Friday, October 31, 2008

Hazelnuts, Chestnuts & Heartnuts - grown locally!

I made my final purchase for the season at the Bailey's Local Foods pick-up today. The list of available local foods (even at the very end of October) was staggering! Nina had outdone herself, sourcing everything from butter & cheeses to free-range turkey, produce (including bushels of the last red peppers, bushels of apples, fresh herbs) to peanutbutter, popcorn to pickles, salsa to squashes, sparkling applecider to blackcurrant jam, pear sauce to peach custard pie, 12 kg bags of organic flour to locally handmade pasta, canned peach slices to raspberry cookies, dried beans and much more. Wow! I wish my wagon was bigger to be able to cart home more items (actually it was my handy baby stroller and a large backpack that carted my food home today, as Maya came along with me sleeping all the way).

In the end I had restrained myself and settled on only ordering a few special things that I can't find at our local farmer's market (because I do love going there each Saturday). In particular I was excited about the source for 100-mile nuts that she found. I had not known about the Society of Ontario Nut Growers (or SONG), and their active promotion of nut-tree growing in Ontario (see Nina found a particular farm in the Niagara region that grows chestnuts, hazelnuts and heartnuts in their nut orchard (yes, it's still called an orchard), and was offering these to food buying club members by the pound. I can just imagine savouring these nuts over the course of the winter, bringing them out for after a holiday meal, and roasting the chestnuts in our new woodstove (or even outside in a small fire for a Winter Solstice treat). There is something precious about holding an edible nut (like any seed) in your hand and really thinking about what this means - the potential held within it, the possiblity of a full-grown tree someday - making it all the more potent knowing this nut is fresh, has been sustainably grown and harvested by hand, and came from only an hour or two from here...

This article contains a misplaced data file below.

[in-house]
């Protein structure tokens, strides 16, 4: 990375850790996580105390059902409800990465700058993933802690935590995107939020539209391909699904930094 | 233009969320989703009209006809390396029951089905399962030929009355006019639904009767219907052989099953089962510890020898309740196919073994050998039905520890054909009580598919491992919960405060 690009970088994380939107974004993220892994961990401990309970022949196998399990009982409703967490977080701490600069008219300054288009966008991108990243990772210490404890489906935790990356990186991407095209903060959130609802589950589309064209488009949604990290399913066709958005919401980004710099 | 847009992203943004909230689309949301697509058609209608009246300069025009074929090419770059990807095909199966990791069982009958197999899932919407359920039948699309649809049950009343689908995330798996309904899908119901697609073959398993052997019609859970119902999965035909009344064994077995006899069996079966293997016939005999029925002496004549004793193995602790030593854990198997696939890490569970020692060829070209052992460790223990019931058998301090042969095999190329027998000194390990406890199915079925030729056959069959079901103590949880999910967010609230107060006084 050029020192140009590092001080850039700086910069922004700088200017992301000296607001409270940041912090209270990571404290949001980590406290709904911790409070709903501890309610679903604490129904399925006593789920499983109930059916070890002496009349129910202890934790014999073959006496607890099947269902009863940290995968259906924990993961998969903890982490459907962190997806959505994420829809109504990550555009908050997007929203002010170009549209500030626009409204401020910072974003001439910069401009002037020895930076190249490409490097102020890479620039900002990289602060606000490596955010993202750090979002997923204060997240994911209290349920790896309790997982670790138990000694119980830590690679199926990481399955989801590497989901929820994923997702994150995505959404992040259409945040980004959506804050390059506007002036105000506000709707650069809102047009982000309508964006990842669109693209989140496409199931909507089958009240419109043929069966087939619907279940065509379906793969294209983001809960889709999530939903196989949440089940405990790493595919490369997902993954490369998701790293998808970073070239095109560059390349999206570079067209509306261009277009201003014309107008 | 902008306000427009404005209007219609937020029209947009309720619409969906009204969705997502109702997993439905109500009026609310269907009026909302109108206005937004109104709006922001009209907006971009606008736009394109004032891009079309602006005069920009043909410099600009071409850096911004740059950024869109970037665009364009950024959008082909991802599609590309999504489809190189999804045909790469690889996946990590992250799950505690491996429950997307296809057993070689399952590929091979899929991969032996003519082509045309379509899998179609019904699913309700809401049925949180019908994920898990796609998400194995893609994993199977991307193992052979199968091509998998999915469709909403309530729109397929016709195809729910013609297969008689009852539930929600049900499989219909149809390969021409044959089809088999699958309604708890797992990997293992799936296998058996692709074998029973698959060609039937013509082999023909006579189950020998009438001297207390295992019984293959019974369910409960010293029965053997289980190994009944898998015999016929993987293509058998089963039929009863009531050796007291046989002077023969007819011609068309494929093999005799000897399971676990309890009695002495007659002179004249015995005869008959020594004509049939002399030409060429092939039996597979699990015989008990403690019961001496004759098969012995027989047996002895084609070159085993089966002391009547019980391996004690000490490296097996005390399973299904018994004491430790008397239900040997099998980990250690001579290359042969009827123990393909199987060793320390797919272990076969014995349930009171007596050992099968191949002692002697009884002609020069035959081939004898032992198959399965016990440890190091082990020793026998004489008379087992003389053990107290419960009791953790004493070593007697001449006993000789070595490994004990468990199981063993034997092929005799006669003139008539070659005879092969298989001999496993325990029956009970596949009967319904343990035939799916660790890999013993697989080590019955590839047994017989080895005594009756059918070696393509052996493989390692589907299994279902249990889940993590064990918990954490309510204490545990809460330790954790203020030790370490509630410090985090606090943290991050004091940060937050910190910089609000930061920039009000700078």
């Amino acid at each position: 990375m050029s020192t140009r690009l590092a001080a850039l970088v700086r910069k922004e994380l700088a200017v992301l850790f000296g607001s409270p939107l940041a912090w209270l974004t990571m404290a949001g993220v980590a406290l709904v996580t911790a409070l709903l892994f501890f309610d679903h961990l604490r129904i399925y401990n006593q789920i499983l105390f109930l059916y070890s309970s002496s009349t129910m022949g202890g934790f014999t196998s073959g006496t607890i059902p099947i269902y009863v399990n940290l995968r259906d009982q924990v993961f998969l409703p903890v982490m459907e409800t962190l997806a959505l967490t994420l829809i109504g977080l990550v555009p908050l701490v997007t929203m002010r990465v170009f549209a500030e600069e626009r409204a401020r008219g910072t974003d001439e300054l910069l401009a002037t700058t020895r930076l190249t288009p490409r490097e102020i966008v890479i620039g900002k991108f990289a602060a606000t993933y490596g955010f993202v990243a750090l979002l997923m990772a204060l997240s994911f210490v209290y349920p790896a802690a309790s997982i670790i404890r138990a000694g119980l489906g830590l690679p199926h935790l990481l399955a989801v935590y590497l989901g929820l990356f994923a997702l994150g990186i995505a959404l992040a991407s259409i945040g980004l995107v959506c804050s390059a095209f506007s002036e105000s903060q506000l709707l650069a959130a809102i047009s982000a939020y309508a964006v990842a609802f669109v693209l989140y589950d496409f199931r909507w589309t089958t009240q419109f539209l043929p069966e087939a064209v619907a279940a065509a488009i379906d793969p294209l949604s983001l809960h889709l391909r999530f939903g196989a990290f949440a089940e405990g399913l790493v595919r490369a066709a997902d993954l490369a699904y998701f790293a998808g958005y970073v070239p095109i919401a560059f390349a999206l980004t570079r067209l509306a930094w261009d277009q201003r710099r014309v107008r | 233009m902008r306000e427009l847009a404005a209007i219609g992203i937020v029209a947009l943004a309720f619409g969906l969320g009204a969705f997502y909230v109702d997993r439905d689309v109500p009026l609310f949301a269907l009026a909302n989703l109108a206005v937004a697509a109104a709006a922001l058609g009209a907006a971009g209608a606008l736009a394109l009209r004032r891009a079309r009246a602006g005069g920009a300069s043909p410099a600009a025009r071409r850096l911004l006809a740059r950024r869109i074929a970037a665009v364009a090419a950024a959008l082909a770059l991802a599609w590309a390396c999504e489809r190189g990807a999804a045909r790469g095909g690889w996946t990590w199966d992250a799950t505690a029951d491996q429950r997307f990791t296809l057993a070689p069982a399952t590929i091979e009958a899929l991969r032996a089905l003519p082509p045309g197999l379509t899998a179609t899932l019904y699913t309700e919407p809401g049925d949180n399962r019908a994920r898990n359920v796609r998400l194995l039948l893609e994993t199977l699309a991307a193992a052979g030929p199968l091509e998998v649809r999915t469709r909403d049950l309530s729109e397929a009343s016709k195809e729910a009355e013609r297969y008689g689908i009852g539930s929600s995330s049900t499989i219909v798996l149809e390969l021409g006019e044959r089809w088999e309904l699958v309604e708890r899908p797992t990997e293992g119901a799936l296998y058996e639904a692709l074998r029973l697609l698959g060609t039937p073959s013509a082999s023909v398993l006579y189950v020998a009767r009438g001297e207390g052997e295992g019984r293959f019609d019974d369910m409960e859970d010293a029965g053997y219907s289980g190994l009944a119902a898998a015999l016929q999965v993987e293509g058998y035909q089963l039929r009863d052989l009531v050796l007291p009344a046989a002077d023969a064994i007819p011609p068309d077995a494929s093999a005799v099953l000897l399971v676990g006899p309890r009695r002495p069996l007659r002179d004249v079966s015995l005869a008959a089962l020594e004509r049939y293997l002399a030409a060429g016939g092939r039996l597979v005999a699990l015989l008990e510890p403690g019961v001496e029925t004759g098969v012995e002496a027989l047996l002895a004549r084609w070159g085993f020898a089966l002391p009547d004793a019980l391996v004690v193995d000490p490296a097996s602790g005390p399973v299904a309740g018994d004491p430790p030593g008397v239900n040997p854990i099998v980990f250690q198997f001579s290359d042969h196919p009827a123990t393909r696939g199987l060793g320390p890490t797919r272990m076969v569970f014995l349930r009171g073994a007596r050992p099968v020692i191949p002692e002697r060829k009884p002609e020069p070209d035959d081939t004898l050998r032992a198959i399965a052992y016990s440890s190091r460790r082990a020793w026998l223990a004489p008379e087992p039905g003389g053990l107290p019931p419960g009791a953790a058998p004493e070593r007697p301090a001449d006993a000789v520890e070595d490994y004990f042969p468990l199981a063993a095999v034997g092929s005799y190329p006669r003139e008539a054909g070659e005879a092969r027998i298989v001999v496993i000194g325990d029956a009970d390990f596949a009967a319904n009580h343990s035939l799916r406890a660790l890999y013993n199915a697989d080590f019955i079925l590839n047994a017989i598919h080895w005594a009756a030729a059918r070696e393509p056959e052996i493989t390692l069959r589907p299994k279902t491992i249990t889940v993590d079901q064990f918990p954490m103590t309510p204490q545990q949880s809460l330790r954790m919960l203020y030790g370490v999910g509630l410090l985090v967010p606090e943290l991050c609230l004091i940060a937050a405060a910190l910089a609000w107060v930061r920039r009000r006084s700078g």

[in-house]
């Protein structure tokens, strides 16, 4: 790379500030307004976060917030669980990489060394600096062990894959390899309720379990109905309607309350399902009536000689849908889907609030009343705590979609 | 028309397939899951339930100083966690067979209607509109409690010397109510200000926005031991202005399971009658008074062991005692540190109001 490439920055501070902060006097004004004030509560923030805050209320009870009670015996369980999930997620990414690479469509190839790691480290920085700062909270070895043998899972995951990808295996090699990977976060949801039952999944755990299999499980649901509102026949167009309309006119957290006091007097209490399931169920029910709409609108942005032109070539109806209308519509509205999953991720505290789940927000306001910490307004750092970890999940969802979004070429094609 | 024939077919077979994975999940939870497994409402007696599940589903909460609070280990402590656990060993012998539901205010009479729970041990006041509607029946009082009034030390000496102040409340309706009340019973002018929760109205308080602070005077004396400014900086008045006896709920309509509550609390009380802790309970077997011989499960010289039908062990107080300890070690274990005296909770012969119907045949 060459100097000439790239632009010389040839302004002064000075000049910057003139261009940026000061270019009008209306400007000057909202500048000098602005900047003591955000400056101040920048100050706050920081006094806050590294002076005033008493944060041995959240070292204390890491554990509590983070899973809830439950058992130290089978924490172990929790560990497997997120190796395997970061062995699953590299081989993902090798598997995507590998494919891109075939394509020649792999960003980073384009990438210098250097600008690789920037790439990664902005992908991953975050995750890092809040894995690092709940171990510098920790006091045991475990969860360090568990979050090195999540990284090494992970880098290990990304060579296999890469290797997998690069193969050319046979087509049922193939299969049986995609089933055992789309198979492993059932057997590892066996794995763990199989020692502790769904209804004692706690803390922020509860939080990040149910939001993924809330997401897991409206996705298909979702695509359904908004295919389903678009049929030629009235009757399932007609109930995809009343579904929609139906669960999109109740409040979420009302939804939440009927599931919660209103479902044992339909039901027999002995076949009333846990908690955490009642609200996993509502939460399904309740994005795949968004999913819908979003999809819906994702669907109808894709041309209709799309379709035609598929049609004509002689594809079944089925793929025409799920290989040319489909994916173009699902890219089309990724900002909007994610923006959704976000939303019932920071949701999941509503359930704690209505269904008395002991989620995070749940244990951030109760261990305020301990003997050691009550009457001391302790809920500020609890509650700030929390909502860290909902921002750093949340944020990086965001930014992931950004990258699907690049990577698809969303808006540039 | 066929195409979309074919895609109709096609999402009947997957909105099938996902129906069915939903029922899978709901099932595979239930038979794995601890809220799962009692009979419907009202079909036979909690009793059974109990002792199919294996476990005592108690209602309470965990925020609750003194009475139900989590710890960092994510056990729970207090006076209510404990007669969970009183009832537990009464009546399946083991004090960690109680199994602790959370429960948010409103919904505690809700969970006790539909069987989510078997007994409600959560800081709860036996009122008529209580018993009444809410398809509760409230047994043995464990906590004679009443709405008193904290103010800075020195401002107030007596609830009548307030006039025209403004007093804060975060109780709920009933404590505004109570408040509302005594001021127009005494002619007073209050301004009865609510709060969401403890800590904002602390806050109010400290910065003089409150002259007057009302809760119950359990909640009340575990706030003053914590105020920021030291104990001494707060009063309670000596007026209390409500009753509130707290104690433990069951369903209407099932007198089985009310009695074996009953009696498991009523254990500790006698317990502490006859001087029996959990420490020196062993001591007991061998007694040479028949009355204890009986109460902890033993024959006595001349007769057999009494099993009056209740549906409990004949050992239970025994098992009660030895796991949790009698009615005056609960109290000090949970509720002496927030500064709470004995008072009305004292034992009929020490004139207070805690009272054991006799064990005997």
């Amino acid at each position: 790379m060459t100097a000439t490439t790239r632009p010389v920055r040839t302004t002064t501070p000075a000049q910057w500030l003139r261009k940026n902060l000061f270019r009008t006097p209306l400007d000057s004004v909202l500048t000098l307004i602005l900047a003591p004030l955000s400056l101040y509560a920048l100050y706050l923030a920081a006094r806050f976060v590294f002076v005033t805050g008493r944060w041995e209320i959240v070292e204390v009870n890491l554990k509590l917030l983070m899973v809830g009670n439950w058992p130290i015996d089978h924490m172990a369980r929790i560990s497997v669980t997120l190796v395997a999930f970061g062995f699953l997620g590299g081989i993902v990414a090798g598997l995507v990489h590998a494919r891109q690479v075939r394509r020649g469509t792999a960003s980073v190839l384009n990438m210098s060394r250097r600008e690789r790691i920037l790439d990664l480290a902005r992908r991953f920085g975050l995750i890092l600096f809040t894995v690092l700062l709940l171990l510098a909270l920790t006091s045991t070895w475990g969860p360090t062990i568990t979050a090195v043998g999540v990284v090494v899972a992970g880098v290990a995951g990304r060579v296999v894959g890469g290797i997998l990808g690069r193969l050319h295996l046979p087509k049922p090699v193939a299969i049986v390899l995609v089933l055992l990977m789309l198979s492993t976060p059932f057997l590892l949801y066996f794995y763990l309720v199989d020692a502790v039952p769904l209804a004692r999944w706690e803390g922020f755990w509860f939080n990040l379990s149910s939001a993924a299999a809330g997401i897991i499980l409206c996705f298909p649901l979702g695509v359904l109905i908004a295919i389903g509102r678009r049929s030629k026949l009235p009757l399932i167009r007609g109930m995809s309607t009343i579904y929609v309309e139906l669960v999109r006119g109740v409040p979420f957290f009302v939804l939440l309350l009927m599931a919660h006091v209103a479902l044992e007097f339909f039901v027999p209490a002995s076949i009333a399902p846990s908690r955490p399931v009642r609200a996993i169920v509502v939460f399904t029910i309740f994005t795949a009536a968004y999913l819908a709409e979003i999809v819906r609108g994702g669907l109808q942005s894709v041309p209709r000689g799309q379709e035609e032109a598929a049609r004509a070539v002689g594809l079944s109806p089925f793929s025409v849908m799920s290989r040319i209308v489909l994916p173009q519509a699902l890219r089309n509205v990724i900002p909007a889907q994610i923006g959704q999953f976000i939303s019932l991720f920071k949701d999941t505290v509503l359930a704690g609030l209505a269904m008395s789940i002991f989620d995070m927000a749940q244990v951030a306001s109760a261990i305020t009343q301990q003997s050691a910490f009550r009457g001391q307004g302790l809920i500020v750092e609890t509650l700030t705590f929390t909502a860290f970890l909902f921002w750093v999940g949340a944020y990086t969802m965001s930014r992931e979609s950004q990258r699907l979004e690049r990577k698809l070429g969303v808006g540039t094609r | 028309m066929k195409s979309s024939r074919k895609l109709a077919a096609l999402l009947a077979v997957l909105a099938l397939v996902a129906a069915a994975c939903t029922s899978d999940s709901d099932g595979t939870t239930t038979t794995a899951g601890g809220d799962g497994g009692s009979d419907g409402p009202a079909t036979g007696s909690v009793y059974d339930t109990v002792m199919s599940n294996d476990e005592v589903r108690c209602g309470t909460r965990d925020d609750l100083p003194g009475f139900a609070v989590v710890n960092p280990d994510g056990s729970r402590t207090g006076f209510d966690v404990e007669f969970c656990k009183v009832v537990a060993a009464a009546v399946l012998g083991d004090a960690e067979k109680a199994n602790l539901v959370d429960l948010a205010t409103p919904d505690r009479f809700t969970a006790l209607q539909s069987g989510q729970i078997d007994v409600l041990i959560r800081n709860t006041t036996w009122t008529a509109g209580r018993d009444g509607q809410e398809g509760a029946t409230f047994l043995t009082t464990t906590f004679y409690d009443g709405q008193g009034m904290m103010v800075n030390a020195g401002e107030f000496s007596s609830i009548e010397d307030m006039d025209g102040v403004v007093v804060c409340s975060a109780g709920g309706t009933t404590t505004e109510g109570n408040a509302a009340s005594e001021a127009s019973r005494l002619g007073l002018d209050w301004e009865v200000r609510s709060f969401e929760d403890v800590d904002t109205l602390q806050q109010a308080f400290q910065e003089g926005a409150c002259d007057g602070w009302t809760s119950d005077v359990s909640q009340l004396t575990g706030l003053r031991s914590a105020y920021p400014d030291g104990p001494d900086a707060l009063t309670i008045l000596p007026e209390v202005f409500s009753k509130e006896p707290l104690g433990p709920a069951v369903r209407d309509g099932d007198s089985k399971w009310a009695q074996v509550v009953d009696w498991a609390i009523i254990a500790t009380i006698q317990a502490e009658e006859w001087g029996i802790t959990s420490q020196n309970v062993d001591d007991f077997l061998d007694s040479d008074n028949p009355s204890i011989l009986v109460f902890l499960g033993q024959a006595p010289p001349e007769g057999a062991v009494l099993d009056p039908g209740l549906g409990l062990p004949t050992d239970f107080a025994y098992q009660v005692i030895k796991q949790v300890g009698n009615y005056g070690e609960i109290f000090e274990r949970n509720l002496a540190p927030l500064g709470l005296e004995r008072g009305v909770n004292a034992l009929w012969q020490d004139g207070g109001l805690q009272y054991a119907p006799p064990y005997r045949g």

The SONG website offers helpful advice for the would-be nut farmer, such as starting a nut orchard, how to harvest nuts, grafting, starting nut trees from seed, value-added products, and more. I was amazed to read that nut trees able to be grown in Ontario make up quite a long list, including the aforementioned heartnuts, hazelnuts, and chestnuts, but also Persian walnuts, black walnut (which we have four of on our property), butternut, buartnut, ginko (didn't know this was an edible nut tree), northern pecan, hican, shellbark and shagbark hickory, nut pines (in our climate the Korean, Swiss and Siberian pines), and even almond. On the site there are links to each variety of nut with more growing details, history, and photos. Many of the nut trees can successfully be started from seed here in Ontario, so I am hopeful to try sprouting some of the nuts I just purchased and start a nut tree orchard of my own. If the seedlings take, I'd love to develop a small urban tree nursery and pass on edible tree seedlings to people at our annual May 24 seedling sale.

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